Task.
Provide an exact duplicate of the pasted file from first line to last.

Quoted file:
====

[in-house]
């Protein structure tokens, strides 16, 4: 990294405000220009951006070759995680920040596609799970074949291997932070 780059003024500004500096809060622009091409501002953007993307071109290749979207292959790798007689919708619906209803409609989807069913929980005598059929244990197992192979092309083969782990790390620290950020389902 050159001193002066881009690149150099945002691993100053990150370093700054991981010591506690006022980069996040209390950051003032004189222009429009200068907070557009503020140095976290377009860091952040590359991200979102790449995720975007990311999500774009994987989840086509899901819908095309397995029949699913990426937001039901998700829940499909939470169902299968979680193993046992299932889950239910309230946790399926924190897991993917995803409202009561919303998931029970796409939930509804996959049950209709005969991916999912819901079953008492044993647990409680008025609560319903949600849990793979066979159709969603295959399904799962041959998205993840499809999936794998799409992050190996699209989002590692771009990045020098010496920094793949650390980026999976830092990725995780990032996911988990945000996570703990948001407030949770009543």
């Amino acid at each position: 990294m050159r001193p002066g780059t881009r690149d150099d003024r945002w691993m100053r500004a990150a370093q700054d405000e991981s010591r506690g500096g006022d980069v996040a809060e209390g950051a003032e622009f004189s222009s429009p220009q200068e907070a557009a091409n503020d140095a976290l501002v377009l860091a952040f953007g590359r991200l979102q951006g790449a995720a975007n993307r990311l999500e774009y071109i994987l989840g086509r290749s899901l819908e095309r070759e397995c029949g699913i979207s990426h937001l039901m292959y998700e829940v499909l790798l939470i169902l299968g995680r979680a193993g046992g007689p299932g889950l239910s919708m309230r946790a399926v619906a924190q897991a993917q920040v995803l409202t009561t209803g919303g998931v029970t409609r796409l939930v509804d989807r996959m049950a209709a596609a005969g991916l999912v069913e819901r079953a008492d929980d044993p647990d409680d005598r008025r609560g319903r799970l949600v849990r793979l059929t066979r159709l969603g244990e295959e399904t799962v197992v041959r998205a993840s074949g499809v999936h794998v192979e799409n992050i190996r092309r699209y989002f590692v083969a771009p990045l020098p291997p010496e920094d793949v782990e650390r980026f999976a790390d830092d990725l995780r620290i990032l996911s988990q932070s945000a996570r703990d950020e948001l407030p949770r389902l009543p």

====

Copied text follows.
[in-house]
């Protein structure tokens, strides 16, 4: 990294405000220009951006070759995680920040596609799970074949291997932070 780059003024500004500096809060622009091409501002953007993307071109290749979207292959790798007689919708619906209803409609989807069913929980005598059929244990197992192979092309083969782990790390620290950020389902 050159001193002066881009690149150099945002691993100053990150370093700054991981010591506690006022980069996040209390950051003032004189222009429009200068907070557009503020140095976290377009860091952040590359991200979102790449995720975007990311999500774009994987989840086509899901819908095309397995029949699913990426937001039901998700829940499909939470169902299968979680193993046992299932889950239910309230946790399926924190897991993917995803409202009561919303998931029970796409939930509804996959049950209709005969991916999912819901079953008492044993647990409680008025609560319903949600849990793979066979159709969603295959399904799962041959998205993840499809999936794998799409992050190996699209989002590692771009990045020098010496920094793949650390980026999976830092990725995780990032996911988990945000996570703990948001407030949770009543």
């Amino acid at each position: 990294m050159r001193p002066g780059t881009r690149d150099d003024r945002w691993m100053r500004a990150a370093q700054d405000e991981s010591r506690g500096g006022d980069v996040a809060e209390g950051a003032e622009f004189s222009s429009p220009q200068e907070a557009a091409n503020d140095a976290l501002v377009l860091a952040f953007g590359r991200l979102q951006g790449a995720a975007n993307r990311l999500e774009y071109i994987l989840g086509r290749s899901l819908e095309r070759e397995c029949g699913i979207s990426h937001l039901m292959y998700e829940v499909l790798l939470i169902l299968g995680r979680a193993g046992g007689p299932g889950l239910s919708m309230r946790a399926v619906a924190q897991a993917q920040v995803l409202t009561t209803g919303g998931v029970t409609r796409l939930v509804d989807r996959m049950a209709a596609a005969g991916l999912v069913e819901r079953a008492d929980d044993p647990d409680d005598r008025r609560g319903r799970l949600v849990r793979l059929t066979r159709l969603g244990e295959e399904t799962v197992v041959r998205a993840s074949g499809v999936h794998v192979e799409n992050i190996r092309r699209y989002f590692v083969a771009p990045l020098p291997p010496e920094d793949v782990e650390r980026f999976a790390d830092d990725l995780r620290i990032l996911s988990q932070s945000a996570r703990d950020e948001l407030p949770r389902l009543p």